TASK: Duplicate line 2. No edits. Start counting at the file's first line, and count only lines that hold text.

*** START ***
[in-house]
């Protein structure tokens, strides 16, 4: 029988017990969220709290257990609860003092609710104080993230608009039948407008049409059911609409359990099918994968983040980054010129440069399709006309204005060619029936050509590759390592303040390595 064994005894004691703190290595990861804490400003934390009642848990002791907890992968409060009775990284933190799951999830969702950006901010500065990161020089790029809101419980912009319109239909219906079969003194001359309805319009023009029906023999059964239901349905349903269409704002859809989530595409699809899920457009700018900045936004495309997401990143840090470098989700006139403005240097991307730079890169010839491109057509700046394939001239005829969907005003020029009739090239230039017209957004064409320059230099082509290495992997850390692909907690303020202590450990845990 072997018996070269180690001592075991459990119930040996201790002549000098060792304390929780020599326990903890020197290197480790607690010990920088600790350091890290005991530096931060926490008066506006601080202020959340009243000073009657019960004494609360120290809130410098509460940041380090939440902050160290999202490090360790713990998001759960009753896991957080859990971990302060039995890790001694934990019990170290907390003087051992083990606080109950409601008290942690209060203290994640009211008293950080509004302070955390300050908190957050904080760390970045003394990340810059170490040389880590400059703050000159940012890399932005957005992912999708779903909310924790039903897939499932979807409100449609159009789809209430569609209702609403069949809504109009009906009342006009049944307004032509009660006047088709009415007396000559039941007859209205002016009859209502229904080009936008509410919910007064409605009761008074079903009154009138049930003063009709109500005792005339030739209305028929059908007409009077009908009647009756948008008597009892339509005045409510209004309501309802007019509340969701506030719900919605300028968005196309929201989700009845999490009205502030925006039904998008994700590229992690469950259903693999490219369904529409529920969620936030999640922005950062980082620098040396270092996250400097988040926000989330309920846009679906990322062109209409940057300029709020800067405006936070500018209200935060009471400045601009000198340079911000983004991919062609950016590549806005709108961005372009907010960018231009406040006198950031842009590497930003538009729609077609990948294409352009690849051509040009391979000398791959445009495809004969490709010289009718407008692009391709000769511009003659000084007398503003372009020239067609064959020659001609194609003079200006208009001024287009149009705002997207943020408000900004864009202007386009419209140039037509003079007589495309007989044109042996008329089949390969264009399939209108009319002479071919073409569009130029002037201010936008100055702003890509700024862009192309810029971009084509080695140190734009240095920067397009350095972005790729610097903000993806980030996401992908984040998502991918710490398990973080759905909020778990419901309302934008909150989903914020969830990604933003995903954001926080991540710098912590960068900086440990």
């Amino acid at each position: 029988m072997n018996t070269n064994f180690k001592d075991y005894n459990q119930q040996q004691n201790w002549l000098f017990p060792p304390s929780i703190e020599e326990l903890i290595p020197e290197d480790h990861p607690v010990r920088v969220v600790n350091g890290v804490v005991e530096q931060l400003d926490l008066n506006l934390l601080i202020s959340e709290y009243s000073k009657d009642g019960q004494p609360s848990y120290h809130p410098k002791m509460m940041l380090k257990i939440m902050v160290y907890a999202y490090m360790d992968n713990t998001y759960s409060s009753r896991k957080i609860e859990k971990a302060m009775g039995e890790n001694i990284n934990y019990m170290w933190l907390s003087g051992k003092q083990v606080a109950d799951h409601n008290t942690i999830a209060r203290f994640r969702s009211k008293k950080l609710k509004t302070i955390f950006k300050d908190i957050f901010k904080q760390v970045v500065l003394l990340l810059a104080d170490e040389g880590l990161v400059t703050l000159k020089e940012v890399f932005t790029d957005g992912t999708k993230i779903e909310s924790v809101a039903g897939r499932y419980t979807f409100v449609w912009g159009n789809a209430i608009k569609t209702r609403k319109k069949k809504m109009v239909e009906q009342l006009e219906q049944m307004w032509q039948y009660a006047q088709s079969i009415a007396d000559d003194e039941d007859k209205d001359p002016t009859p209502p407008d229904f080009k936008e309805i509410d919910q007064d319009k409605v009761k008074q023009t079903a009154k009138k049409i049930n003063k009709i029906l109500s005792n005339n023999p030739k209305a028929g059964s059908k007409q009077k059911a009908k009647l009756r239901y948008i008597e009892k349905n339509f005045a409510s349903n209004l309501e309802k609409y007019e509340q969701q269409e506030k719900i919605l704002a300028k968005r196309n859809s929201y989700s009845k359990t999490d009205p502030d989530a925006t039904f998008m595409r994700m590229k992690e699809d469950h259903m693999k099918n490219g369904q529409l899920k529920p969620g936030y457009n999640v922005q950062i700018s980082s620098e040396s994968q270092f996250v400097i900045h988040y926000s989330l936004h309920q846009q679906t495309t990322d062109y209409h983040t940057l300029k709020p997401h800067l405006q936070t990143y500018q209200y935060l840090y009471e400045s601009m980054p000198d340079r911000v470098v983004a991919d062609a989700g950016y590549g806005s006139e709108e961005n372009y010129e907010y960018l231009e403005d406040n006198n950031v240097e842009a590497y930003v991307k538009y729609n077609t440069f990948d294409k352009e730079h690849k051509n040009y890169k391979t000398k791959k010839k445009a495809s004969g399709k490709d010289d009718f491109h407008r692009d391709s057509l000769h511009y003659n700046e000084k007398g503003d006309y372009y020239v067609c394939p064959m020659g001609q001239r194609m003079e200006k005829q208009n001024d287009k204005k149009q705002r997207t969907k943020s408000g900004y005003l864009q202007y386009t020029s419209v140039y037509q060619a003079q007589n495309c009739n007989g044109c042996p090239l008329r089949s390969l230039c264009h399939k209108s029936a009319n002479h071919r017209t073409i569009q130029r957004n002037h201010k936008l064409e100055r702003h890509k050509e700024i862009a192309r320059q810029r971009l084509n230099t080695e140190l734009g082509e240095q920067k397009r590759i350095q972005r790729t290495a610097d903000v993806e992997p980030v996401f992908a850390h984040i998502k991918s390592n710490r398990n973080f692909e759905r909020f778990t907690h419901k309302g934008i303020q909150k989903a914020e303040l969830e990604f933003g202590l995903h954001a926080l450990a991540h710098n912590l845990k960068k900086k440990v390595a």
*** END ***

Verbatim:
């Protein structure tokens, strides 16, 4: 029988017990969220709290257990609860003092609710104080993230608009039948407008049409059911609409359990099918994968983040980054010129440069399709006309204005060619029936050509590759390592303040390595 064994005894004691703190290595990861804490400003934390009642848990002791907890992968409060009775990284933190799951999830969702950006901010500065990161020089790029809101419980912009319109239909219906079969003194001359309805319009023009029906023999059964239901349905349903269409704002859809989530595409699809899920457009700018900045936004495309997401990143840090470098989700006139403005240097991307730079890169010839491109057509700046394939001239005829969907005003020029009739090239230039017209957004064409320059230099082509290495992997850390692909907690303020202590450990845990 072997018996070269180690001592075991459990119930040996201790002549000098060792304390929780020599326990903890020197290197480790607690010990920088600790350091890290005991530096931060926490008066506006601080202020959340009243000073009657019960004494609360120290809130410098509460940041380090939440902050160290999202490090360790713990998001759960009753896991957080859990971990302060039995890790001694934990019990170290907390003087051992083990606080109950409601008290942690209060203290994640009211008293950080509004302070955390300050908190957050904080760390970045003394990340810059170490040389880590400059703050000159940012890399932005957005992912999708779903909310924790039903897939499932979807409100449609159009789809209430569609209702609403069949809504109009009906009342006009049944307004032509009660006047088709009415007396000559039941007859209205002016009859209502229904080009936008509410919910007064409605009761008074079903009154009138049930003063009709109500005792005339030739209305028929059908007409009077009908009647009756948008008597009892339509005045409510209004309501309802007019509340969701506030719900919605300028968005196309929201989700009845999490009205502030925006039904998008994700590229992690469950259903693999490219369904529409529920969620936030999640922005950062980082620098040396270092996250400097988040926000989330309920846009679906990322062109209409940057300029709020800067405006936070500018209200935060009471400045601009000198340079911000983004991919062609950016590549806005709108961005372009907010960018231009406040006198950031842009590497930003538009729609077609990948294409352009690849051509040009391979000398791959445009495809004969490709010289009718407008692009391709000769511009003659000084007398503003372009020239067609064959020659001609194609003079200006208009001024287009149009705002997207943020408000900004864009202007386009419209140039037509003079007589495309007989044109042996008329089949390969264009399939209108009319002479071919073409569009130029002037201010936008100055702003890509700024862009192309810029971009084509080695140190734009240095920067397009350095972005790729610097903000993806980030996401992908984040998502991918710490398990973080759905909020778990419901309302934008909150989903914020969830990604933003995903954001926080991540710098912590960068900086440990």